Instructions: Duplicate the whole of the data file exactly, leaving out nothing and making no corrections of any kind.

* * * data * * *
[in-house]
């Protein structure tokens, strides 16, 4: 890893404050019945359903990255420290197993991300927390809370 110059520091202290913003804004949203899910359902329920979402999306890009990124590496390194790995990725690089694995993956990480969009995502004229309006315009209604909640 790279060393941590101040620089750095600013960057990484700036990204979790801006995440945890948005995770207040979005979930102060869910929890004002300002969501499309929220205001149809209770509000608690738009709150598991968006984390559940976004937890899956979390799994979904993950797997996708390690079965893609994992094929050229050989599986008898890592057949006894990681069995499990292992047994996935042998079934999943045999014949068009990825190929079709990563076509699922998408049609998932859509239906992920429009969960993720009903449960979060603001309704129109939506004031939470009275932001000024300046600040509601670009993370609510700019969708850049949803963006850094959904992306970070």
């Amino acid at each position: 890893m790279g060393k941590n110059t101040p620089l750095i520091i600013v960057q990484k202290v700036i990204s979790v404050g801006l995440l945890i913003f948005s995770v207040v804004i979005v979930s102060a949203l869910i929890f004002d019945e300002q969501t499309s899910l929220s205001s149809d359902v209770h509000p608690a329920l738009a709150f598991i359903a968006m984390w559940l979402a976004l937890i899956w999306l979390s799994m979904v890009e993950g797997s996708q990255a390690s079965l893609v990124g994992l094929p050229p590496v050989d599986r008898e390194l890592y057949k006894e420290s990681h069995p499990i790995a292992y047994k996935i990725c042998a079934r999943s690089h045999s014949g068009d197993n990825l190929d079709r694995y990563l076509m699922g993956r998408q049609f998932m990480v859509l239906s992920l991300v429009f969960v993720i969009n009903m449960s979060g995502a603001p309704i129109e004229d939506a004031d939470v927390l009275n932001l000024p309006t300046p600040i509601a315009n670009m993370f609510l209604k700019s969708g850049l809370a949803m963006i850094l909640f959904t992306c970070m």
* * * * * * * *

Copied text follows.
[in-house]
């Protein structure tokens, strides 16, 4: 890893404050019945359903990255420290197993991300927390809370 110059520091202290913003804004949203899910359902329920979402999306890009990124590496390194790995990725690089694995993956990480969009995502004229309006315009209604909640 790279060393941590101040620089750095600013960057990484700036990204979790801006995440945890948005995770207040979005979930102060869910929890004002300002969501499309929220205001149809209770509000608690738009709150598991968006984390559940976004937890899956979390799994979904993950797997996708390690079965893609994992094929050229050989599986008898890592057949006894990681069995499990292992047994996935042998079934999943045999014949068009990825190929079709990563076509699922998408049609998932859509239906992920429009969960993720009903449960979060603001309704129109939506004031939470009275932001000024300046600040509601670009993370609510700019969708850049949803963006850094959904992306970070």
């Amino acid at each position: 890893m790279g060393k941590n110059t101040p620089l750095i520091i600013v960057q990484k202290v700036i990204s979790v404050g801006l995440l945890i913003f948005s995770v207040v804004i979005v979930s102060a949203l869910i929890f004002d019945e300002q969501t499309s899910l929220s205001s149809d359902v209770h509000p608690a329920l738009a709150f598991i359903a968006m984390w559940l979402a976004l937890i899956w999306l979390s799994m979904v890009e993950g797997s996708q990255a390690s079965l893609v990124g994992l094929p050229p590496v050989d599986r008898e390194l890592y057949k006894e420290s990681h069995p499990i790995a292992y047994k996935i990725c042998a079934r999943s690089h045999s014949g068009d197993n990825l190929d079709r694995y990563l076509m699922g993956r998408q049609f998932m990480v859509l239906s992920l991300v429009f969960v993720i969009n009903m449960s979060g995502a603001p309704i129109e004229d939506a004031d939470v927390l009275n932001l000024p309006t300046p600040i509601a315009n670009m993370f609510l209604k700019s969708g850049l809370a949803m963006i850094l909640f959904t992306c970070m």